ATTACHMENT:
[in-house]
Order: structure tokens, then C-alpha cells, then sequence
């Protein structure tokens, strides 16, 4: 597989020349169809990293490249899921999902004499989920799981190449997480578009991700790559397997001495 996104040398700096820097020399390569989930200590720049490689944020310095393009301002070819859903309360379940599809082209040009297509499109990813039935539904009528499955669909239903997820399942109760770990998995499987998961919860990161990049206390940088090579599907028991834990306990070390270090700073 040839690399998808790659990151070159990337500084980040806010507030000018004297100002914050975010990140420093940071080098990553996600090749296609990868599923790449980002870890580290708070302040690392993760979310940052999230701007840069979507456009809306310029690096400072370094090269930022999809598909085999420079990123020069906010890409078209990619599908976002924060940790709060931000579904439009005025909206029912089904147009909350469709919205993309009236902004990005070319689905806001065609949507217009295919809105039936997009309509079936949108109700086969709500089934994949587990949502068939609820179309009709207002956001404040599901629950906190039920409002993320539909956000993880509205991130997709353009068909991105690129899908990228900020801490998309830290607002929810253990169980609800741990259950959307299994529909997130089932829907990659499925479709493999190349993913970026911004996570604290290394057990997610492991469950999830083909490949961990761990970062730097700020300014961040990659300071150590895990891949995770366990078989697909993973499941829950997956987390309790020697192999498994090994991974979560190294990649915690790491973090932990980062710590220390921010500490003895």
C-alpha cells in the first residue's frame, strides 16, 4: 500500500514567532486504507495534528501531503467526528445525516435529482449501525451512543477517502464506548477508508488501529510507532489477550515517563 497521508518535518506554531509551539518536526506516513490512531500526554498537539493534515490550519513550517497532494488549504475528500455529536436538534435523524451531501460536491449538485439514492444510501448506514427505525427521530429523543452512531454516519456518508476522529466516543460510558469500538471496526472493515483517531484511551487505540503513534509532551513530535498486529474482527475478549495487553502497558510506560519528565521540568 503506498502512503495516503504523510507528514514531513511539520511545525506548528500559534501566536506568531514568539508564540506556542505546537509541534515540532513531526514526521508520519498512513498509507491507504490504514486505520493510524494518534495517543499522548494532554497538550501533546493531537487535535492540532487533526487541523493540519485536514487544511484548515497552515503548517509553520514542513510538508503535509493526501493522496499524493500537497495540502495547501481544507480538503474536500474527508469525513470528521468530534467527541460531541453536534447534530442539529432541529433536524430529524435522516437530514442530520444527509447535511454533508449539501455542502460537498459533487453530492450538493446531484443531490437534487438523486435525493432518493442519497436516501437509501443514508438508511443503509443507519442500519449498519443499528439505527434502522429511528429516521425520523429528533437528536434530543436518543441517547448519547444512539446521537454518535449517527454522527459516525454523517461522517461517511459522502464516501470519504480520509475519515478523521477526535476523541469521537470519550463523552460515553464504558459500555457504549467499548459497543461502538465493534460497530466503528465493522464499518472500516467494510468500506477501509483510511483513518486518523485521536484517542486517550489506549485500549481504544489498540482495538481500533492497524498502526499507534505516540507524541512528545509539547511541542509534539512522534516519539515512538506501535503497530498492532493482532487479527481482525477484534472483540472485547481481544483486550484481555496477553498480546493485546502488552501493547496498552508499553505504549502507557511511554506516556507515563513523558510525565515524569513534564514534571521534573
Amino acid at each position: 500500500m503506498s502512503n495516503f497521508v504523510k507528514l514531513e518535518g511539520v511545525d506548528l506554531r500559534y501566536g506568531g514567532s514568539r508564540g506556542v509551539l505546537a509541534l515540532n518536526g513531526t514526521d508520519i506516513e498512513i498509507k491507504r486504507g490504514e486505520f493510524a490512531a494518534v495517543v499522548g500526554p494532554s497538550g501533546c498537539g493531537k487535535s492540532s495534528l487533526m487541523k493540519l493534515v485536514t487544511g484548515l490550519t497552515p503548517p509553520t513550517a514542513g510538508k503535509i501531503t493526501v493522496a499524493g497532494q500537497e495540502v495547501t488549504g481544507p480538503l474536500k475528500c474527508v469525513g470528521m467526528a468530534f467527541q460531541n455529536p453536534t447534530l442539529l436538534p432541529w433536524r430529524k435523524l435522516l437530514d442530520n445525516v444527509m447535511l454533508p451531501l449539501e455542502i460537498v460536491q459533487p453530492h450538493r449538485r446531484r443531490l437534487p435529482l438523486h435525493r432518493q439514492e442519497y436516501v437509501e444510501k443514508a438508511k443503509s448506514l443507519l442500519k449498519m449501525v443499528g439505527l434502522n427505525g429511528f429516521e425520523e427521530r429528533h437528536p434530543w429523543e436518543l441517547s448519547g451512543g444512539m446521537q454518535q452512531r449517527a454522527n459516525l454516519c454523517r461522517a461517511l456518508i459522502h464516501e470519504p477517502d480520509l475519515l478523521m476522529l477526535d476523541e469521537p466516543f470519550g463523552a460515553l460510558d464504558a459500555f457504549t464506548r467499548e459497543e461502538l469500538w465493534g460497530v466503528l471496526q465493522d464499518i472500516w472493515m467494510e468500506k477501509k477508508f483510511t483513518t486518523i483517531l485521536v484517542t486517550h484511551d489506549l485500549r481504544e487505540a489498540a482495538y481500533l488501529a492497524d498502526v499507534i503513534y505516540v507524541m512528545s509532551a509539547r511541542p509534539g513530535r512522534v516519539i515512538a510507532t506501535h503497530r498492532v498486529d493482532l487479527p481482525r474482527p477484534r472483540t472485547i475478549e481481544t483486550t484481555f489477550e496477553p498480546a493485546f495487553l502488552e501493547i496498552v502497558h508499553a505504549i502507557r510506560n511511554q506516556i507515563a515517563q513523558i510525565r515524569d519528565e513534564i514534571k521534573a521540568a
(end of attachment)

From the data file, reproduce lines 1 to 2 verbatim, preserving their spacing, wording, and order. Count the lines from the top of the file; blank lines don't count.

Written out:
[in-house]
Order: structure tokens, then C-alpha cells, then sequence